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The Power Behind the Throne, or Mr. Potato Head

They're both tough jobs. But somebody -- say, a TV writer looking for a new gig -- has to do them.

June 08, 2004|Rob Long

Last month, after taking two promising television pilots to New York for "upfronts" -- the frenzied week in which the television networks set their fall schedules -- and returning home with neither show ordered, I decided to do the smart thing and assess my career options.

The trouble is, I don't really have any. I've been a television writer for 14 years -- it's really the only job I ever had -- and I'm not much of a catch, employee-wise.

I mean, where, exactly, are they hiring guys who need two assistants, a free lunch and unlimited tiny bottles of Evian water and who respond to all suggestions and criticisms with a cranky, defensive and uncooperative attitude? Oh, and I'm going to need a lot of money.

Nowhere, is where. But because I'm a writer, I'm willing to compromise a little for the sake of doing something interesting, which is why I recently paged through the want ads in the Economist looking for a new direction for the second act of my life.

The United Nations, the magazine said, is looking for a Chief of its Social Development Division in Latin America, which is a position that I'm considering. According to the job description, there's a lot of "supervision" and "coordination," which I can do pretty well, and some "preparation of relevant substantive documentation," which sounds like something you learn on the job anyway. It's not really clear what the chief is actually supposed to do, but I guess I should expect that kind of mission vagueness from the U.N.

The Central Intelligence Agency is in the market for a new Director of Operations, Clandestine Service. No, really, it's in the Economist, the May 15 issue, right there on Page 19.

According to the ad, the CIA is looking for candidates with "superior intellect, ingenuity and courage." (Check.) And the ability to face "complex, unstructured circumstances." (You try pilot season!)

It's especially interested in people who can make "independent decisions that may significantly affect outcomes." This might be the most promising and natural career transition ever, and I'm pretty sure I can count on an offer, if I make it through the "medical and psychological exam, a polygraph interview and an extensive background investigation."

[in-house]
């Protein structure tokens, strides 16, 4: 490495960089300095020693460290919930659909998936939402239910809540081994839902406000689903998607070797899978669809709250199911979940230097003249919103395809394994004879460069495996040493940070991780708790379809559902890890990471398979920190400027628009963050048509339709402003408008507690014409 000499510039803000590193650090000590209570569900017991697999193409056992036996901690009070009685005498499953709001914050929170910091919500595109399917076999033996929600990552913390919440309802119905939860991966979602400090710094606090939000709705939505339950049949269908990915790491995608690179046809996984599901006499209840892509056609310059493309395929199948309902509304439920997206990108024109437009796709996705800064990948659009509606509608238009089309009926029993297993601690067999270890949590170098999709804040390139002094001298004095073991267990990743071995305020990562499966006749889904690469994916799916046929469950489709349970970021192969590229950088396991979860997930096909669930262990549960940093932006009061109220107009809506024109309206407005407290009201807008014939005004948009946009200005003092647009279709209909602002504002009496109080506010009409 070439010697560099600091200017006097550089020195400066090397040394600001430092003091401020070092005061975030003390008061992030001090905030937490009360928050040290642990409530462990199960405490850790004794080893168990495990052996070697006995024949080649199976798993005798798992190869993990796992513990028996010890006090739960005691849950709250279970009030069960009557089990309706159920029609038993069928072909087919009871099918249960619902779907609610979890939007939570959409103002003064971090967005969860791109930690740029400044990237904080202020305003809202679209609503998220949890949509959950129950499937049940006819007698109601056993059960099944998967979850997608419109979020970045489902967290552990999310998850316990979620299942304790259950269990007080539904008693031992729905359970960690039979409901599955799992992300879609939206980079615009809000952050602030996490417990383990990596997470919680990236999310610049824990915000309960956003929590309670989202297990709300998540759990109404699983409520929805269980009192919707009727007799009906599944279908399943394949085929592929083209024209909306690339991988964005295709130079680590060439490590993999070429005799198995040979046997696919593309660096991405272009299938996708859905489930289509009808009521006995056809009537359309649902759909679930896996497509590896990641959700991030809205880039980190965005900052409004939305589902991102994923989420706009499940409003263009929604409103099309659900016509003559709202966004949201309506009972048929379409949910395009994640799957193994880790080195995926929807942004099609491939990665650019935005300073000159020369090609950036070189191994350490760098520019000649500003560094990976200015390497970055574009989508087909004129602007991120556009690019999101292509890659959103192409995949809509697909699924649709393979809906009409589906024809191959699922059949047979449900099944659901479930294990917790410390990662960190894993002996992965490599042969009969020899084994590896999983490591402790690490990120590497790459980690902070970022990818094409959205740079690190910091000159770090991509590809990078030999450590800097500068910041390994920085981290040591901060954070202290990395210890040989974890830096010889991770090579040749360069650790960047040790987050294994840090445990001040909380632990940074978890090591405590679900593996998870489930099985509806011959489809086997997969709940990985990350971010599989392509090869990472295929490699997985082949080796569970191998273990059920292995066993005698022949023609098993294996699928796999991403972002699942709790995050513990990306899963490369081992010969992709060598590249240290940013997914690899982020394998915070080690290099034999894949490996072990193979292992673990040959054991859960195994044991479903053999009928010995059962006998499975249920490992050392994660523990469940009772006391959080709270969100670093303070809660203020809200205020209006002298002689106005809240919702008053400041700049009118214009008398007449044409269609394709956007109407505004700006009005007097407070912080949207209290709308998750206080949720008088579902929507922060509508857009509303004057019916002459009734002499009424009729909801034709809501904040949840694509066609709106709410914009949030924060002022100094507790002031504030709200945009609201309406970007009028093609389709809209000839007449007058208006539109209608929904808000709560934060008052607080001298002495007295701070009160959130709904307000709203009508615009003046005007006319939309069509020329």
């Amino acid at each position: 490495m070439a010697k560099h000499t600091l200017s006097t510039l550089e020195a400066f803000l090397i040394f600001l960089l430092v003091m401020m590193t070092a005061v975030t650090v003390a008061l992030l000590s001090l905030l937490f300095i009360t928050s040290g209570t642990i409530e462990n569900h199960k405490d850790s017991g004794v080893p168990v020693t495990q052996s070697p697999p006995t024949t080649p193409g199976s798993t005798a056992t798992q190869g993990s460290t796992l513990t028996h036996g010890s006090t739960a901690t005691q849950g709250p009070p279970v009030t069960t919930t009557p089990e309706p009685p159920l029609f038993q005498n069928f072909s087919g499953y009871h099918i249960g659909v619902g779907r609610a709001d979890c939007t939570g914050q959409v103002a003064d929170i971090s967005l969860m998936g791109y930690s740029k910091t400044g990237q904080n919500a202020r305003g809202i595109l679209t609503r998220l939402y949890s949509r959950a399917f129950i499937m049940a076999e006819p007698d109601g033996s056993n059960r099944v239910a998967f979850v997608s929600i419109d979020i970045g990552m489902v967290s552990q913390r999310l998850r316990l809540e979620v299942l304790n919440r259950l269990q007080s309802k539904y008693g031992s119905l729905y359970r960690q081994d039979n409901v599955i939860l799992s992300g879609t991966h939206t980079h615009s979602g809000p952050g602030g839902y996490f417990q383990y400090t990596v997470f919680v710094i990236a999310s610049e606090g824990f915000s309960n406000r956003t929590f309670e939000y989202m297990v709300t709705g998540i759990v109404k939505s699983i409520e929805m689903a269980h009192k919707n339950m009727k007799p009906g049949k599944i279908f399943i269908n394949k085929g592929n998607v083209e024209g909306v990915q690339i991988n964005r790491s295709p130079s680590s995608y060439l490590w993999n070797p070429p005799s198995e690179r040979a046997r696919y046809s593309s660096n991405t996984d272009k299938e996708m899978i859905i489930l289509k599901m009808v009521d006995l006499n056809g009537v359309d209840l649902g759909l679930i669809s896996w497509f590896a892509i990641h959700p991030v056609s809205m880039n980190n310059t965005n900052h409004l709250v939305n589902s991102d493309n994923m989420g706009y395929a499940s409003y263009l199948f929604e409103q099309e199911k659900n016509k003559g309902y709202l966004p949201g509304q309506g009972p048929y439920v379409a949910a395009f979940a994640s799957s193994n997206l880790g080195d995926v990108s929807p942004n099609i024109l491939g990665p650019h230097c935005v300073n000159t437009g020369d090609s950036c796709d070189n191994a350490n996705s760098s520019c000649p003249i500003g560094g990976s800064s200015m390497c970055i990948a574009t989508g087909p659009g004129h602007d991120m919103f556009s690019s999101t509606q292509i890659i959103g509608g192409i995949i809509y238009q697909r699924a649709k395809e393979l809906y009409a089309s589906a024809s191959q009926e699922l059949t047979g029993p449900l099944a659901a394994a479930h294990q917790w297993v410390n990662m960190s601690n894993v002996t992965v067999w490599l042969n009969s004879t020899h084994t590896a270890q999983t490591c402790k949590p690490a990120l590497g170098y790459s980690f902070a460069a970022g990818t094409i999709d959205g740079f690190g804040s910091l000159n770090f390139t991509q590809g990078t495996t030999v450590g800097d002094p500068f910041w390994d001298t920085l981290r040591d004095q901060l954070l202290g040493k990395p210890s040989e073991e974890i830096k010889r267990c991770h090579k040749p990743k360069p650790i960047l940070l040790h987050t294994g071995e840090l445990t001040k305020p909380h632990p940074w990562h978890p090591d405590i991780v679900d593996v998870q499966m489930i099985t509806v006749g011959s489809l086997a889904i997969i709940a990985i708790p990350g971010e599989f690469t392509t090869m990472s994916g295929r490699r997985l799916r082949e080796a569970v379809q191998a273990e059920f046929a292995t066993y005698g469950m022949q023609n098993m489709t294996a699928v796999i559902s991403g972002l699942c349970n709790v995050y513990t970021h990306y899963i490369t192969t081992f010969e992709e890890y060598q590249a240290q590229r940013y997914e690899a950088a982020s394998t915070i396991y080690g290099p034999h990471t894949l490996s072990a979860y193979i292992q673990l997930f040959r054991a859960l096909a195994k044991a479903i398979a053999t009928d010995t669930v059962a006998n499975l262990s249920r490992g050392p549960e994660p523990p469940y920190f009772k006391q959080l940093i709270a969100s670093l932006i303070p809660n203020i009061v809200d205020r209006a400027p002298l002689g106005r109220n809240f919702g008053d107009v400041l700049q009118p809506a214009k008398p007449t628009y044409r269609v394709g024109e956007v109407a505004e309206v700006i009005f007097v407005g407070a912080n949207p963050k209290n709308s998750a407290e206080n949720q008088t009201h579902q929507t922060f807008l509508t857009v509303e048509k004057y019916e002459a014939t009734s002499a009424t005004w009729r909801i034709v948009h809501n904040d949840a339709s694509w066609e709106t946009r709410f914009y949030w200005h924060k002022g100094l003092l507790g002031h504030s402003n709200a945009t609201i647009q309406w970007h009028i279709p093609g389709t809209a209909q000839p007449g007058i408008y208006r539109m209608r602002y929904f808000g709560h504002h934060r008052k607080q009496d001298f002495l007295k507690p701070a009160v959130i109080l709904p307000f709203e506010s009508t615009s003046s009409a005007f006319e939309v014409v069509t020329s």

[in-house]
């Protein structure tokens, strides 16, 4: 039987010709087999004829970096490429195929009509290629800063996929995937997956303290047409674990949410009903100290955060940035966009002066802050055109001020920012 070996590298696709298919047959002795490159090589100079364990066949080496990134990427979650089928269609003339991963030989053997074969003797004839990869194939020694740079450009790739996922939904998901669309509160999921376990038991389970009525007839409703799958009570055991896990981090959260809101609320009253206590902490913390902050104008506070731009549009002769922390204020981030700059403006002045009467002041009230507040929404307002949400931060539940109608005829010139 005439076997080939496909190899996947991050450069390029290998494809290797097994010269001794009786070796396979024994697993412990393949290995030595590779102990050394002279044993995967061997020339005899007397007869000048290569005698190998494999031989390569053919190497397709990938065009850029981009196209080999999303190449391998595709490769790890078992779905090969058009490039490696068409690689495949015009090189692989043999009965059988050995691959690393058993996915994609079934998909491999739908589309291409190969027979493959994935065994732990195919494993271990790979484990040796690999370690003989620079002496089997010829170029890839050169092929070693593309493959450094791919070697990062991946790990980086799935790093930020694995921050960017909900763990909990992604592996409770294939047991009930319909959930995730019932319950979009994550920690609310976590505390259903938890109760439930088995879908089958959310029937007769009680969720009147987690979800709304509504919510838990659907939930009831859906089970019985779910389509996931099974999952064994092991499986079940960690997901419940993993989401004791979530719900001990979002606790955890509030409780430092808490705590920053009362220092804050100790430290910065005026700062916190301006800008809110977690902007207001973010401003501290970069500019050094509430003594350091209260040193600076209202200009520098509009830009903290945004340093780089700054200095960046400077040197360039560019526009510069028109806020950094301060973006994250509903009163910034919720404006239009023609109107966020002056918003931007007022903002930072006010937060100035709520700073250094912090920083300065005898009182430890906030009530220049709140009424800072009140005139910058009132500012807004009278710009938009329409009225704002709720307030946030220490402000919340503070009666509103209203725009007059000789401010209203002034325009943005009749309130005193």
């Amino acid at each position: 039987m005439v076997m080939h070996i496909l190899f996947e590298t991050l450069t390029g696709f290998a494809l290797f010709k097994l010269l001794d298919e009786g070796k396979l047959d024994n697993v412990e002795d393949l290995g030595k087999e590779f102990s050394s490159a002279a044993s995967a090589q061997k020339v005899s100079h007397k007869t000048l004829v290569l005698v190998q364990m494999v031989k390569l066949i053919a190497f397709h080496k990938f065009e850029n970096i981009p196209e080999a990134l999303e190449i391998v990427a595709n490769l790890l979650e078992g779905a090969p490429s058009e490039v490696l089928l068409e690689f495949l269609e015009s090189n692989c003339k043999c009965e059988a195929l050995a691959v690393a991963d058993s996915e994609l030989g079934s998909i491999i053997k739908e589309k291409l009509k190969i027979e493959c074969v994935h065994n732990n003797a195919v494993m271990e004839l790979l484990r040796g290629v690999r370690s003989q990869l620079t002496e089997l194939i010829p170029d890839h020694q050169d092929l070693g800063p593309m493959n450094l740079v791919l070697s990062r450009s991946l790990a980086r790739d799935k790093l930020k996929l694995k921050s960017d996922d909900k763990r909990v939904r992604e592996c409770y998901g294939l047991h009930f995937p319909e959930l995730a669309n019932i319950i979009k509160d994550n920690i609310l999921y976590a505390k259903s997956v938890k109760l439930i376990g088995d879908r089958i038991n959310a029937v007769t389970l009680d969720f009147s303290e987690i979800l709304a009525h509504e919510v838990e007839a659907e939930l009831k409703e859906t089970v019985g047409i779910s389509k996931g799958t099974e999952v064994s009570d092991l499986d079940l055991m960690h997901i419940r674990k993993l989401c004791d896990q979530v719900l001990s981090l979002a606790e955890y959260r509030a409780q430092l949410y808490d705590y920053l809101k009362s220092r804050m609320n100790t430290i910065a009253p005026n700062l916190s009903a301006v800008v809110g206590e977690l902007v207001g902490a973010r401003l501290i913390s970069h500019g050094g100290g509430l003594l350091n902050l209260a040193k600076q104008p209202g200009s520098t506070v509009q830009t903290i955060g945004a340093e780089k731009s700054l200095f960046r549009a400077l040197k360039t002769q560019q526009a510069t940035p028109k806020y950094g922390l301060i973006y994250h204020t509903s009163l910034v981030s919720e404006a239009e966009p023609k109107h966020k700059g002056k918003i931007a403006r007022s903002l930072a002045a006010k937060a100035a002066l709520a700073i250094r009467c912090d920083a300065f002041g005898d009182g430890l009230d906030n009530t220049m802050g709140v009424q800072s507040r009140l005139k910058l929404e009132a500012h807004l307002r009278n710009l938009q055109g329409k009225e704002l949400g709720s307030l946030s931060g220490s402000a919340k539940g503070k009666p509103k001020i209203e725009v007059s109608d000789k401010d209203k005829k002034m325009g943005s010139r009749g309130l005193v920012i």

Come to think of it, a better fit might be the Deputy Director General for Research for the International Potato Center. First, it's based in Lima, Peru, which would put me for once on the right side of a real-estate swap. Also, I like potatoes.

The IPC seeks to reduce poverty and malnutrition and environmental degradation by increasing the use of "potato, sweet potato, and other roots and tubers," which is OK, I guess. But I keep thinking: "So many carbs? Is that really something we should be encouraging?" So I like to think that I'm going to bring some "out of the box" thinking to the International Potato Center, although I'm not going to stress that in the interview, which I expect to be arranged any day now.

But the U.N., the CIA and the potato place are all a little downmarket, if you know what I mean. I close my eyes and, no matter how hard I try, I still see myself crammed into coach, battered briefcase on my lap, wearing an old gray suit and, if I take the potato job, an extra 40 pounds.

But the Economist comes to my rescue. In the April 3 issue, on Page 19, the queen of England is advertising for an Assistant Private Secretary. Perfect.

"The responsibilities of the Assistant Private Secretary include planning and organizing The Queen's official programme," goes the ad, and yes, they really do capitalize the word "the." The Secretary -- whoops, sorry, I mean the Assistant Private Secretary (we'll get into billing later) -- is also tasked with "working with Government departments and devolved administrations," which, let's be honest, sounds a lot like working at Disney.

The snag here is one I'm going to chalk up to snobbery: They're looking for someone with "a well-developed knowledge of the U.K., the constitution and the British media." My plan is to address this in the interview: I'm going to dazzle The Queen with my familiarity with all 12 episodes of "The Office," compliment her on her sturdy shoes and saunter off, breezily telling her that I'm late for a country house weekend.

The rest of the job description is practically a prose description of me: "An outstanding candidate is required with excellent judgment" (me), "conceptual thinking and strategic planning ability" (me, me), good communication skills and "an ability to absorb and disseminate a large volume of information" (ever try to pitch a one-hour single-camera dramedy told in a multi-perspective format?).

And finally, they wrap it up by requiring that the candidate have "strong cultural sensitivity" and be a "team player with good interpersonal skills," to which I respond: Hello! I'm a showrunner!

So it looks as if I'm going to be facing some pretty tough choices.

Like most of us, I guess, I've always wanted to work with The Queen on a project, but on the other hand, I still like the idea of living in Lima, working with tubers.

Either way, it's nice to know I have options.

*

Rob Long, a contributing editor to National Review, was an executive producer of "Cheers."

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